Despite the growth of open access publishing, there is still a massive and growing archive of peer-reviewed research that is hidden behind paywalls. While academics can reach most of the research they need through library subscriptions, researchers, professionals and the broader community outside of academia are effectively cut off from the vast majority of peer-reviewed … Continue reading Guerilla open access, public engagement with research, and ivory towers
[Update: I realise that perhaps many of you are not going to have the same perspective about the Science Sting that I have purposefully taken here (hence the title). Apologies in advance.] It took a journalist (albeit one with a PhD in molecular biology) to reveal the extent of the peer-review problems among predatory journals. … Continue reading Bohannon’s Science Sting – playing devil’s advocate and proposing a solution
I asked a question on Twitter about whether or not people actually tried to read the peer-reviewed journal articles (not just the media releases), and if they encountered paywalls when they tried. This is what happened: [Click on the time/date to see the conversation] In case you don't want to read through the whole conversation, … Continue reading Do people outside of universities want to read peer-reviewed journal articles?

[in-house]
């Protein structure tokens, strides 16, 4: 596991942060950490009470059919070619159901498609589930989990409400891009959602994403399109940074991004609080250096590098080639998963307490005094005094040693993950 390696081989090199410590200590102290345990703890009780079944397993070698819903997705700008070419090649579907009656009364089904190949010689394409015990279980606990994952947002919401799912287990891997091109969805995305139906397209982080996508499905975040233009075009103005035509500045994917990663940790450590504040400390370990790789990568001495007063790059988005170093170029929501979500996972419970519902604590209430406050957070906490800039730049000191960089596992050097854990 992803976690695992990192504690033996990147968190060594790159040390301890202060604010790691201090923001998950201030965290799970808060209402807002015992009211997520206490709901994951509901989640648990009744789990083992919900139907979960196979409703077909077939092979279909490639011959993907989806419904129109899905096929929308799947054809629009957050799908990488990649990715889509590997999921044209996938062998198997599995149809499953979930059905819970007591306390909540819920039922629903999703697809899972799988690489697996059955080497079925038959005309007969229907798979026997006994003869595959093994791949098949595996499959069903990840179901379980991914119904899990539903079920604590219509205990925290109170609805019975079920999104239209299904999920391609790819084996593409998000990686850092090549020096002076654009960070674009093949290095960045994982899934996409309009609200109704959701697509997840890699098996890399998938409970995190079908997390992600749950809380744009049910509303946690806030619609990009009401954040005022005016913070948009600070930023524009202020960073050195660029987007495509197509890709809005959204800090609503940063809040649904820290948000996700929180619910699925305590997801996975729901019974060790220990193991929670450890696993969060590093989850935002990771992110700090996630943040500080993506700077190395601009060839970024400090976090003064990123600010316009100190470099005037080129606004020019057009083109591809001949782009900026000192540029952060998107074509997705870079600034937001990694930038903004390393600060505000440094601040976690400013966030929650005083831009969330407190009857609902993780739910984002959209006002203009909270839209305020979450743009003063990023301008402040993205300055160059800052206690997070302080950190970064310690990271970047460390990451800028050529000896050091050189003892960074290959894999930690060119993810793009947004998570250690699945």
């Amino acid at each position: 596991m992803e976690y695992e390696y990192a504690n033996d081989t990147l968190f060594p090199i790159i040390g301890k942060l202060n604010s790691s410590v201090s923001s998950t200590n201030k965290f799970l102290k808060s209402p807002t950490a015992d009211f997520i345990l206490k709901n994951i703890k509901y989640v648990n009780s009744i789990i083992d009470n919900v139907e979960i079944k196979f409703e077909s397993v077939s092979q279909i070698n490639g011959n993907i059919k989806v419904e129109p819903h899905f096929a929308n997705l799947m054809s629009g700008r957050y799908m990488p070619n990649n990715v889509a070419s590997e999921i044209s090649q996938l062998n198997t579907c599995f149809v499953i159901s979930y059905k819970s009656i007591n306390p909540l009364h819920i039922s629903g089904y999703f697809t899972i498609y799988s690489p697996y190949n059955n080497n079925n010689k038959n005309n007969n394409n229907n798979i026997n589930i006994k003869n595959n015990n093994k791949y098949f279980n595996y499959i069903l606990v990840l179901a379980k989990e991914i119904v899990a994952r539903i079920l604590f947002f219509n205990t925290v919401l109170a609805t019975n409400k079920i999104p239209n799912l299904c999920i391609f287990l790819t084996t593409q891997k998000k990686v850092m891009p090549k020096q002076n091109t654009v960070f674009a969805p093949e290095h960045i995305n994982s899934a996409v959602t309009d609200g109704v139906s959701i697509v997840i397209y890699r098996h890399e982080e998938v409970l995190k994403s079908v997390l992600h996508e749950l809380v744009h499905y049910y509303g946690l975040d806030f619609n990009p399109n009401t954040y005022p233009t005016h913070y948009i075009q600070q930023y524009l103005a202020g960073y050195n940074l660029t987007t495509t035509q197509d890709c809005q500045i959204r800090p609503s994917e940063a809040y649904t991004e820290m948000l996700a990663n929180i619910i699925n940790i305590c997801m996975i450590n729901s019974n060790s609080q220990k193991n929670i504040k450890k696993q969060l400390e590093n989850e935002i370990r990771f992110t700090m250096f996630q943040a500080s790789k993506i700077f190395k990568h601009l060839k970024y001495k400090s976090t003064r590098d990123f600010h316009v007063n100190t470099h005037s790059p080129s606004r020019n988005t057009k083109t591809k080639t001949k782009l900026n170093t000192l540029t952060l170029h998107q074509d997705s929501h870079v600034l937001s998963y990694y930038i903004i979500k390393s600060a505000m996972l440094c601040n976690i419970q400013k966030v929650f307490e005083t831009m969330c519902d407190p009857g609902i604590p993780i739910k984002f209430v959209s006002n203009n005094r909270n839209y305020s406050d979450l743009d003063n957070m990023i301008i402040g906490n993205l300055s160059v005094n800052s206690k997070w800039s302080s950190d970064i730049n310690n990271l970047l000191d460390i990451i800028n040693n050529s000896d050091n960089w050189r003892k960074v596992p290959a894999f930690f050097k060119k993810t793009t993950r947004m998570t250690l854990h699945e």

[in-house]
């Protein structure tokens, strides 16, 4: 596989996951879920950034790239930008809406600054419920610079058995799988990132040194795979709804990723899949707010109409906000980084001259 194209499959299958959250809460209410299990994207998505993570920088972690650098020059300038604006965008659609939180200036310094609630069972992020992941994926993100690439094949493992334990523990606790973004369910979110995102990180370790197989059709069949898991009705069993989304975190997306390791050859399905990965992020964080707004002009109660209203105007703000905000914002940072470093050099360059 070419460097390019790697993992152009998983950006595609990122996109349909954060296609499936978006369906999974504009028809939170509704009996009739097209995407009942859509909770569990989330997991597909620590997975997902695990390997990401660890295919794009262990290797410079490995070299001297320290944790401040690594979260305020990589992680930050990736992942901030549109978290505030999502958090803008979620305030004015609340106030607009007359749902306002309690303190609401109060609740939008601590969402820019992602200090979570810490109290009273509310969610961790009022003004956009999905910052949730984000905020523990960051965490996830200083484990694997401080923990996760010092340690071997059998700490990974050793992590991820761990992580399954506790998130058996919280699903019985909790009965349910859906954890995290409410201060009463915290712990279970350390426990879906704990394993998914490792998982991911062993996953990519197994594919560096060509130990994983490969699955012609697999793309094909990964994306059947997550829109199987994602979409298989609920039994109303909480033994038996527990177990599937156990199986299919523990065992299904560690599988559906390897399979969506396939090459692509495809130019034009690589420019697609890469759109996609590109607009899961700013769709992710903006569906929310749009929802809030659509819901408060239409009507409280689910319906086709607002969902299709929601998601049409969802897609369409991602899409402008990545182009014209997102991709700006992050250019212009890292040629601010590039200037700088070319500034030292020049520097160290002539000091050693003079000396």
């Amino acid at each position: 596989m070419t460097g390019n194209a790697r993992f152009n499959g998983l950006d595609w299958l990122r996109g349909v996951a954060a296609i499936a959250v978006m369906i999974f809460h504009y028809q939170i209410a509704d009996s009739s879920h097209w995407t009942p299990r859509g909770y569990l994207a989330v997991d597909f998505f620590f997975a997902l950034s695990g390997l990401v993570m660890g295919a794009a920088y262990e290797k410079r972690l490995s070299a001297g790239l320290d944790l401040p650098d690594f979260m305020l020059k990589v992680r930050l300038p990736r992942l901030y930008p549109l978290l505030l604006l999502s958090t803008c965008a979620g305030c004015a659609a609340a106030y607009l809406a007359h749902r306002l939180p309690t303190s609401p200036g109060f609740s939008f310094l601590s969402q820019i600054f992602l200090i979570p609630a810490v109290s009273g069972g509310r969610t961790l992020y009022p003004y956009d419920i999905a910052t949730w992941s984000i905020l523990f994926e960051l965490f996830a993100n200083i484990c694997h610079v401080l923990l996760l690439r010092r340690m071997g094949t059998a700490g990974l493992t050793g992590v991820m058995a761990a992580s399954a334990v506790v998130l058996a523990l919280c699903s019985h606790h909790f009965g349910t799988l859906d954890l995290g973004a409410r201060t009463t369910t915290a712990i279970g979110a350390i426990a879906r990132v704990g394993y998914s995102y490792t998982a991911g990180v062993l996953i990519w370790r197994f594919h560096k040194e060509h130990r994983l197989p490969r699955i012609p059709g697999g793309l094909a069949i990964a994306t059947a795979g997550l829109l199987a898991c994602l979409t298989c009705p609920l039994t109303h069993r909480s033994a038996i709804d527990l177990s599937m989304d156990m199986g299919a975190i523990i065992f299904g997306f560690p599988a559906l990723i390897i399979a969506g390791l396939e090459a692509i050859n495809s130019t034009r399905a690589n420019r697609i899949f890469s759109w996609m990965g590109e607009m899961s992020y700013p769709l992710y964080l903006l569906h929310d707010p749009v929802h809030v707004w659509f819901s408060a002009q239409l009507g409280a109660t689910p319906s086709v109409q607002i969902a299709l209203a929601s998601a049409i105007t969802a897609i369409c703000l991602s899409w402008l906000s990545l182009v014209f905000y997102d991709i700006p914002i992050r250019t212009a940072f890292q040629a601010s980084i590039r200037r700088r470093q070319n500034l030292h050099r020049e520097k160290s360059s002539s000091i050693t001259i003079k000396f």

All-or-nothing open access evangelism perpetuates the problems of scientific publishing. Writing in the Guardian, one advocate has even suggested that publishing behind a pay-wall is immoral. That form of evangelism is wrong - for now - and may do more harm than good. Yes, there are clear advantages to gold open access. Chief among these … Continue reading All that glitters is not gold: the fallacy of open access evangelism
I wrote a piece for the Guardian's Higher Education Network, all about the power of "no". The piece was designed particularly with early-career researchers in mind, but there might be some resonance for researchers at other stages of their careers, and maybe even more widely.I always struggle with turning down requests, which tends to make … Continue reading How to do work-life balance: learn to say “no”
Upulie Divisekera, prolific tweeter and all-around awesome scientist, wanted to write a thing about open access and was nice enough to ask me for some help. The result, which you can find on Crikey and read for free, captures the costs of publishing and the avenues through which journal publishers make obscene operating profits. Long story … Continue reading On open access – practical issues